From noble rot to bull’s blood: Wine in Hungary

A quick guide to Hungary’s viticulture sector

Picture of a vineyard in the Balaton region in Western Hungary.
©Zoltán Szászi
Vineyard in the Balaton region in Western Hungary. The period of transition that started with the end of socialism and the introduction of the free market was marked by the reappearance of small estates in Hungarian wine production.

The first weekend of October arrived with sunshine and pale blue skies. But a cool breeze blows in the rows upon rows of green grape vines stretching over hill sides, mounds, the foothills of mountains and the sides of dormant volcanoes all over Hungary as the work tirelessly continues in the vineyards. It’s grape harvest season and hundreds of thousands of tons of grapes are finding their way to press houses. The harvest, which started in August with the earliest ripening varieties will be mostly concluded in the coming weeks but some grapes will be still on the vines when the first frosts set in by the end of November.

Hungary’s viticulture, a source of national pride, started with (or maybe even before) the Roman Empire. The country’s most famous variety, Tokaji, an aszú (wine made from raisin-like, lately harvested grapes that already started turning with noble rot) was first attested in the 15th century as the drink of kings and queens. However, the destruction left by the two World Wars in the 20th century, and the subsequent collectivization in Socialist Hungary disrupted viticulture traditions in the country and since the 1990s, Hungary’s wine sector has been dominated by way-finding and tradition-building, domestic producers aiming to move from the low-quality production of state-owned collectivized companies to the knowledge-heavy, high added value production of small estates.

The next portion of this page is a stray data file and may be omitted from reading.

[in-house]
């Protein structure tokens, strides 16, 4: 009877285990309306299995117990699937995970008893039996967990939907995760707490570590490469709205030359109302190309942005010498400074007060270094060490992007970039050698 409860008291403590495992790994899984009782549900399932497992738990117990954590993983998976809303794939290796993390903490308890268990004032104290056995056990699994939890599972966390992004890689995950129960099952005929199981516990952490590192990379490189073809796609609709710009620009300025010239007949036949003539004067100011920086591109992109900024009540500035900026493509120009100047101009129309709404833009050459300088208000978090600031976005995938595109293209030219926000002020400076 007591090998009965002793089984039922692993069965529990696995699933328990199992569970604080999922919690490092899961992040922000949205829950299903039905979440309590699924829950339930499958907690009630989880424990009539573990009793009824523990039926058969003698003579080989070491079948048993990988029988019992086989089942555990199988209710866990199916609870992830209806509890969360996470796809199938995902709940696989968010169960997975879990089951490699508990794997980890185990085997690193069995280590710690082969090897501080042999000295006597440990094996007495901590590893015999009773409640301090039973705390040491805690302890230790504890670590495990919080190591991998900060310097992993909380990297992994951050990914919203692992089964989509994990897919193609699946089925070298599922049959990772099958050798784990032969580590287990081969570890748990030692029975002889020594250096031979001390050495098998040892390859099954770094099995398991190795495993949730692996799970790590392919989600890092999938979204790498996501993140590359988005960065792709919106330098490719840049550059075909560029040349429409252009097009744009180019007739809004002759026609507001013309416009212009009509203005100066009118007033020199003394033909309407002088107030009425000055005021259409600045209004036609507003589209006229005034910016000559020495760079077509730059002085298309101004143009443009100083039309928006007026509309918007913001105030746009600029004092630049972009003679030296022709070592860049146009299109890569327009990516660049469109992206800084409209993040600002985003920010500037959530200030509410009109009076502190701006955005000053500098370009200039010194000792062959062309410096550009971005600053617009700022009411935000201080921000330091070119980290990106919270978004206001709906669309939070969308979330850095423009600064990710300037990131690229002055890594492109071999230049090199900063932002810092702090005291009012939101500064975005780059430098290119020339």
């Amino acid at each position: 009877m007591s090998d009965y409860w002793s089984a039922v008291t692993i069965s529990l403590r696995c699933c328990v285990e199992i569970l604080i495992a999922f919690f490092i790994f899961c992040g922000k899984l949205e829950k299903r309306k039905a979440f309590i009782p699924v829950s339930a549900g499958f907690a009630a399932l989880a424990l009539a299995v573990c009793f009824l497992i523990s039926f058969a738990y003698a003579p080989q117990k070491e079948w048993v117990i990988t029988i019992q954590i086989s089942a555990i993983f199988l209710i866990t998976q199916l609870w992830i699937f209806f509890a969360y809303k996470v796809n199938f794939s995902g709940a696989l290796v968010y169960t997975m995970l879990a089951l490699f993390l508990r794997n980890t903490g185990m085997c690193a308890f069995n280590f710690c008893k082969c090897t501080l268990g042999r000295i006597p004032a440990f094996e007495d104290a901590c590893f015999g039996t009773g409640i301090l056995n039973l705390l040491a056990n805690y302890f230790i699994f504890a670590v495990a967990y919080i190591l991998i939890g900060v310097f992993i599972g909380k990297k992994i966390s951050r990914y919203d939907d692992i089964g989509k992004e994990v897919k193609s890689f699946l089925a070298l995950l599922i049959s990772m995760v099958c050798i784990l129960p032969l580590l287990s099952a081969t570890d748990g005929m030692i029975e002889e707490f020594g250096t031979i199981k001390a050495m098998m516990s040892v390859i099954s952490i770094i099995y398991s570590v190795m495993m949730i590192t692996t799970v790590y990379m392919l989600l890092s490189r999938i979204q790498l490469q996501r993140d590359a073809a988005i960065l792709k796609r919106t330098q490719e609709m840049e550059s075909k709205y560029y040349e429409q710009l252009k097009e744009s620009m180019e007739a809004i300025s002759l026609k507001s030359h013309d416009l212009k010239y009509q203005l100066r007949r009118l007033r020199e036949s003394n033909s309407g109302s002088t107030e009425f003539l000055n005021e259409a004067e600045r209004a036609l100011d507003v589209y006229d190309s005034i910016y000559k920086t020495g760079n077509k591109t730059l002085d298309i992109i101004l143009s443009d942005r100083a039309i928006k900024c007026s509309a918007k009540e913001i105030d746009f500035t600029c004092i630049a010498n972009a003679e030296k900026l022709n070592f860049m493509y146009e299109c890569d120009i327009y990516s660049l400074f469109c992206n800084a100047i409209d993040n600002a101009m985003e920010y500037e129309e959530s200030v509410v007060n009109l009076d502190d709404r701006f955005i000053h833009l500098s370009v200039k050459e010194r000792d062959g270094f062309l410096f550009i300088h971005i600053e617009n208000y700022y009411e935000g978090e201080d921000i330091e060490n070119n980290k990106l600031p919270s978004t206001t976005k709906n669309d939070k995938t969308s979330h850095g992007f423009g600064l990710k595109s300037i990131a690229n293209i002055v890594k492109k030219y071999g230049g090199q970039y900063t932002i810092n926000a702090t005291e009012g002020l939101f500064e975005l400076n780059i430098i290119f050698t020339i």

A map of Hungary's wine regions
©Tyk
Wine regions of Hungary: 1. Sopron 2. Nagy-Somló 3. Zala 4. Balaton Uplands 5. Badacsony 6. Balatonfüred-Csopak 7. Balatonboglár 8. Pannonhalma 9. Mór 10. Etyek-Buda 11. Ászár-Neszmély 12. Tolna 13. Szekszárd 14. Pécs 15. Villány 16. Hajós-Baja 17. Kunság 18. Csongrád 19. Mátra 20. Eger 21. Bükk 22. Tokaj-Hegyalja

Wine production – Basic figures and driving factors

Hungary has five major wine districts, sub-divided into various smaller traditional regions: These are the Balaton, Danube, Upper Hungary, Northern Pannon, Pannon (after the Roman province Pannonia which loosely translates to modern Transdanubia), and Tokaj regions. These wine regions greatly differ in size – The average size is 2900 hectares but with a +/- 43% standard deviation. Put together, this year the country is expected to produce 3.5-3.6 million q (hundredweight, 350-360 thousand tons) of grape produce and around 2.2-2.6 million hectoliters (220-260 million liters) of wine.

With the end of collectivization and the introduction of the market economy in the 1990s, the transition into small estate structure started. Various factors started driving innovation. One, the market started shifting, with the demand for quality wine increasing and two, wine tourism started to gain traction which led to the evolution of local tourism catering at traditional wine regions. Altogether, this increased competition within the sector but also with the industries of other alcoholic beverages (notably, beer).